To put it simply, this issue comes from a disconnect in Riley’s brain in the way the cells receive oxygen.
“What happens is that little communication system breaks down, and it’s fixable and it’s really a minor issue, but it leads to major problems,” Allen continued. “The ultimate goal is to get the system back online.”
They believe by fixing the issues in the brain, the memory problems will resolve.
“We can coax the system back into working order,” said Allen.
Using the results, they can then concoct a ‘cure’ of sorts using a combination of different physical and mental therapies.
The therapies help to rebuild the connection in the brain by pairing exercises that rely on coordination, strenuous exercise and memory – used in a specific sequence for set amounts of time, it leads to cognitive rehabilitation.
Most patients do one week of treatments but given Riley’s unique circumstance she took part in two weeks' worth.
“I’m very hopeful that the ‘now’ will come back and I can make memories and I can move on from this,” Riley said.
On day 154, Riley had a turning point – her first memory.
“We are in Utah; do you know why?” Sarah asked Riley as she woke her up.
“For a doctor,” Riley replied. “It’s at Cognitive.”
“She’s getting fixed, it’s working, whatever they’re doing it’s working!” Sarah said.
With each day, Riley gets stronger mentally and physically. She said she owes it all to the "miracle in the mountains."
“Utah already is going to hold a special place in my heart even if I don’t get all the way better,” Riley said. “They’re not going to give up on me, so I’m not going to give up on them.”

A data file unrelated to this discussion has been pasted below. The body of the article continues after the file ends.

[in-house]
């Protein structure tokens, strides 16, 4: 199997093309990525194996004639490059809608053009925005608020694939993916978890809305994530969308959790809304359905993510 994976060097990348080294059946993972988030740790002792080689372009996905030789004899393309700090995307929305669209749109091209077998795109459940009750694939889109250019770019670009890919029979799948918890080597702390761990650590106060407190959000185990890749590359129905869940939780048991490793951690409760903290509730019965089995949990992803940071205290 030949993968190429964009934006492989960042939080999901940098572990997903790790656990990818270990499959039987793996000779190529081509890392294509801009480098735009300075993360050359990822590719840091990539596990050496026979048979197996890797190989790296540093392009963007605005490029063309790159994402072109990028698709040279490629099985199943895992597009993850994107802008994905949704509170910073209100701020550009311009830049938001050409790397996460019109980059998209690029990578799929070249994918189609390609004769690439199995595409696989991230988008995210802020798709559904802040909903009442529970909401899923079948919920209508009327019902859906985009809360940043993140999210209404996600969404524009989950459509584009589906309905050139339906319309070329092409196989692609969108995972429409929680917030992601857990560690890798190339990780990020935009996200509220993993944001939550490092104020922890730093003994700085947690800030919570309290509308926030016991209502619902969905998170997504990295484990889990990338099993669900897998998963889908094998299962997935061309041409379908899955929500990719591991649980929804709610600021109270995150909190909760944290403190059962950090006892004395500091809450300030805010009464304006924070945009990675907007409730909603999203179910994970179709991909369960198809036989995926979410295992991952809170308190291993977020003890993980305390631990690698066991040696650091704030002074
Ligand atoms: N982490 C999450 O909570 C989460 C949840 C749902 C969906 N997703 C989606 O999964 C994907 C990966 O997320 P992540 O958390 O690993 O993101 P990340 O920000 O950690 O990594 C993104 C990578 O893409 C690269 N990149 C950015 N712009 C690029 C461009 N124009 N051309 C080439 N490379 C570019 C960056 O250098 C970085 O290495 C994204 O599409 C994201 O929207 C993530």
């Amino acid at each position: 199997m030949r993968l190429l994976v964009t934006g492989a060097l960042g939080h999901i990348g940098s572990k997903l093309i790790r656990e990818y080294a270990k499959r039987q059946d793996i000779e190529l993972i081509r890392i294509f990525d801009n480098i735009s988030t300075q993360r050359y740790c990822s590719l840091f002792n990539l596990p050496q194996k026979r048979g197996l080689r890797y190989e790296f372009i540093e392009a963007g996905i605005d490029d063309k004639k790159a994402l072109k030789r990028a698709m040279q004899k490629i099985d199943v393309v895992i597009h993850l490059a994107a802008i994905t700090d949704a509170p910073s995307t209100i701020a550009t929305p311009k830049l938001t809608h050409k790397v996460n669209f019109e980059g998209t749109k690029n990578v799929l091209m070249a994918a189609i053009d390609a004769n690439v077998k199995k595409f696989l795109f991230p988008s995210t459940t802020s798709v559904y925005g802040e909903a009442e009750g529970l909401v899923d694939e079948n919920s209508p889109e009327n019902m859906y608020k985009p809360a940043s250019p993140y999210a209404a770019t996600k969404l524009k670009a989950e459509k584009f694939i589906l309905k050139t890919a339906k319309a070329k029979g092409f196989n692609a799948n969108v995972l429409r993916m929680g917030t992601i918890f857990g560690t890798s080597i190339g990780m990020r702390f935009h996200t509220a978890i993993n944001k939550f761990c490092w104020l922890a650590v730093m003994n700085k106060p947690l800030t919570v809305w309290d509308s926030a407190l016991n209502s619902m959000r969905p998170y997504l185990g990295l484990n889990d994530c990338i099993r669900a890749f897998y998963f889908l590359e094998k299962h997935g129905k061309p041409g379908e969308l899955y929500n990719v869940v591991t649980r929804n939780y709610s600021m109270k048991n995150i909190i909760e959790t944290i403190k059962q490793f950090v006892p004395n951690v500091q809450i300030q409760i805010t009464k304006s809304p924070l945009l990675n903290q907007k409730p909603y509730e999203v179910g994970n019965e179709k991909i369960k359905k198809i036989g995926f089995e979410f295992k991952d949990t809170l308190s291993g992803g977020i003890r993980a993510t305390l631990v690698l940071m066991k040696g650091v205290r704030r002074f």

By the end of week one, Riley had made a handful of memories – mostly food-related.
By the middle of week two, Riley was able to remember almost everything and finally started to "act normal." In a message to KSTU, Sarah said, “It’s truly a miracle, I don’t know what else to say! I have seen stuff here and there, but last night it was real to me that I have my daughter back! She will have a future!”
Riley’s will do a final brain scan before being sent home with a 4-week treatment plan. Her eye rehabilitation treatments will continue for another four months.
“I have to repay them somehow, I have to repay because they’re giving me my life back,” Riley smiled.
Riley has always wanted to pursue a career in medicine. She said now, she wants to be a neuroscientist so she can help others like the doctors at Cognitive FX helped her. They did already offer her a job, after all.
Considering the experimental nature of the therapies, the costs were not covered by insurance. The family has set up a fundraising page to pay for the therapies (ringing in at $9,000 per week), as well as the other treatments and incidentals. You can find the page here.